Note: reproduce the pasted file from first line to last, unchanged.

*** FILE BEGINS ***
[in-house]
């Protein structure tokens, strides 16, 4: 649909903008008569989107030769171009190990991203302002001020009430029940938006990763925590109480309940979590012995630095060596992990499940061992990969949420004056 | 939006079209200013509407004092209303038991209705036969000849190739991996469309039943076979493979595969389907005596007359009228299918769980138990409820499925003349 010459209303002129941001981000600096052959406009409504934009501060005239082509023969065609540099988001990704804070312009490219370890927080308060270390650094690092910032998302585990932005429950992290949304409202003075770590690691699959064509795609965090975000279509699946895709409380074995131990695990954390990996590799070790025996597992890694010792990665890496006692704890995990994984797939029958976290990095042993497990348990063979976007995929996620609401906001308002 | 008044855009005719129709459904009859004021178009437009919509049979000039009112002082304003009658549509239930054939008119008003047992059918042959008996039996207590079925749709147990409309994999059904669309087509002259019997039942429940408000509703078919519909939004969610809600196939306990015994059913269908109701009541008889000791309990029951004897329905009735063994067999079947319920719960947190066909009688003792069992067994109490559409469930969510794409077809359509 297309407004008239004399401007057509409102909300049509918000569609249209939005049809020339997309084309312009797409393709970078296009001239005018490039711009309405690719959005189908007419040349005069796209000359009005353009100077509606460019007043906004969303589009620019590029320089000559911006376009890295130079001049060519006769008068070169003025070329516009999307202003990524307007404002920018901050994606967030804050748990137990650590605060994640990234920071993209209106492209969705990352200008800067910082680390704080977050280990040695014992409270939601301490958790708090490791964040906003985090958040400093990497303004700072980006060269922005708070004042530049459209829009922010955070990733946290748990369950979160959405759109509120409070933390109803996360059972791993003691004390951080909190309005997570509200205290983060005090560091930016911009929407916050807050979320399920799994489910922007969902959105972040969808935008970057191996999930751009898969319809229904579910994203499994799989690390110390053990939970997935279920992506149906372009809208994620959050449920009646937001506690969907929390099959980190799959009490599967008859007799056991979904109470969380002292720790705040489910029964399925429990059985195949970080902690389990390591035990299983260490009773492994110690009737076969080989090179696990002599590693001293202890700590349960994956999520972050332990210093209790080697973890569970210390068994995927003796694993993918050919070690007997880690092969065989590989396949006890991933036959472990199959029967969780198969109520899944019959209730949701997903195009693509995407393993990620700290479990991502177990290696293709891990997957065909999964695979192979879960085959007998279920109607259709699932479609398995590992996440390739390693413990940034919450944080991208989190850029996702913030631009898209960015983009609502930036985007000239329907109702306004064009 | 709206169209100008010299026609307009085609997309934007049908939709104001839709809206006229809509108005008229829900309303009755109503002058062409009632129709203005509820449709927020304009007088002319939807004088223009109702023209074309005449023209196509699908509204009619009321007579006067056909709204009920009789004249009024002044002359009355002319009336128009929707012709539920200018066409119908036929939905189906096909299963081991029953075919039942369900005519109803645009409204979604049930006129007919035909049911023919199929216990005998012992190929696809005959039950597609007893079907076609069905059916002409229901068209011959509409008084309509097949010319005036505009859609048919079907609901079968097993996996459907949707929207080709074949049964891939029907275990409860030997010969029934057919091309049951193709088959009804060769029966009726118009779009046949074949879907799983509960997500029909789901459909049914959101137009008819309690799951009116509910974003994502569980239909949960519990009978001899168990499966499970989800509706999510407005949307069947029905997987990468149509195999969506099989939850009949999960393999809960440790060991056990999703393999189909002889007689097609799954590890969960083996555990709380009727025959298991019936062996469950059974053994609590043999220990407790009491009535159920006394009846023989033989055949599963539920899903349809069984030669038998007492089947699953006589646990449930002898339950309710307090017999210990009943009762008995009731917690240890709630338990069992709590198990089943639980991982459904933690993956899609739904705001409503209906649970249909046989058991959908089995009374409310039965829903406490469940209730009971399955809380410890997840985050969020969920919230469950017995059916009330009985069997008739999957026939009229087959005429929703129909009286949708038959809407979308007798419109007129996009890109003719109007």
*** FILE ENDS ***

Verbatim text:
[in-house]
């Protein structure tokens, strides 16, 4: 649909903008008569989107030769171009190990991203302002001020009430029940938006990763925590109480309940979590012995630095060596992990499940061992990969949420004056 | 939006079209200013509407004092209303038991209705036969000849190739991996469309039943076979493979595969389907005596007359009228299918769980138990409820499925003349 010459209303002129941001981000600096052959406009409504934009501060005239082509023969065609540099988001990704804070312009490219370890927080308060270390650094690092910032998302585990932005429950992290949304409202003075770590690691699959064509795609965090975000279509699946895709409380074995131990695990954390990996590799070790025996597992890694010792990665890496006692704890995990994984797939029958976290990095042993497990348990063979976007995929996620609401906001308002 | 008044855009005719129709459904009859004021178009437009919509049979000039009112002082304003009658549509239930054939008119008003047992059918042959008996039996207590079925749709147990409309994999059904669309087509002259019997039942429940408000509703078919519909939004969610809600196939306990015994059913269908109701009541008889000791309990029951004897329905009735063994067999079947319920719960947190066909009688003792069992067994109490559409469930969510794409077809359509 297309407004008239004399401007057509409102909300049509918000569609249209939005049809020339997309084309312009797409393709970078296009001239005018490039711009309405690719959005189908007419040349005069796209000359009005353009100077509606460019007043906004969303589009620019590029320089000559911006376009890295130079001049060519006769008068070169003025070329516009999307202003990524307007404002920018901050994606967030804050748990137990650590605060994640990234920071993209209106492209969705990352200008800067910082680390704080977050280990040695014992409270939601301490958790708090490791964040906003985090958040400093990497303004700072980006060269922005708070004042530049459209829009922010955070990733946290748990369950979160959405759109509120409070933390109803996360059972791993003691004390951080909190309005997570509200205290983060005090560091930016911009929407916050807050979320399920799994489910922007969902959105972040969808935008970057191996999930751009898969319809229904579910994203499994799989690390110390053990939970997935279920992506149906372009809208994620959050449920009646937001506690969907929390099959980190799959009490599967008859007799056991979904109470969380002292720790705040489910029964399925429990059985195949970080902690389990390591035990299983260490009773492994110690009737076969080989090179696990002599590693001293202890700590349960994956999520972050332990210093209790080697973890569970210390068994995927003796694993993918050919070690007997880690092969065989590989396949006890991933036959472990199959029967969780198969109520899944019959209730949701997903195009693509995407393993990620700290479990991502177990290696293709891990997957065909999964695979192979879960085959007998279920109607259709699932479609398995590992996440390739390693413990940034919450944080991208989190850029996702913030631009898209960015983009609502930036985007000239329907109702306004064009 | 709206169209100008010299026609307009085609997309934007049908939709104001839709809206006229809509108005008229829900309303009755109503002058062409009632129709203005509820449709927020304009007088002319939807004088223009109702023209074309005449023209196509699908509204009619009321007579006067056909709204009920009789004249009024002044002359009355002319009336128009929707012709539920200018066409119908036929939905189906096909299963081991029953075919039942369900005519109803645009409204979604049930006129007919035909049911023919199929216990005998012992190929696809005959039950597609007893079907076609069905059916002409229901068209011959509409008084309509097949010319005036505009859609048919079907609901079968097993996996459907949707929207080709074949049964891939029907275990409860030997010969029934057919091309049951193709088959009804060769029966009726118009779009046949074949879907799983509960997500029909789901459909049914959101137009008819309690799951009116509910974003994502569980239909949960519990009978001899168990499966499970989800509706999510407005949307069947029905997987990468149509195999969506099989939850009949999960393999809960440790060991056990999703393999189909002889007689097609799954590890969960083996555990709380009727025959298991019936062996469950059974053994609590043999220990407790009491009535159920006394009846023989033989055949599963539920899903349809069984030669038998007492089947699953006589646990449930002898339950309710307090017999210990009943009762008995009731917690240890709630338990069992709590198990089943639980991982459904933690993956899609739904705001409503209906649970249909046989058991959908089995009374409310039965829903406490469940209730009971399955809380410890997840985050969020969920919230469950017995059916009330009985069997008739999957026939009229087959005429929703129909009286949708038959809407979308007798419109007129996009890109003719109007």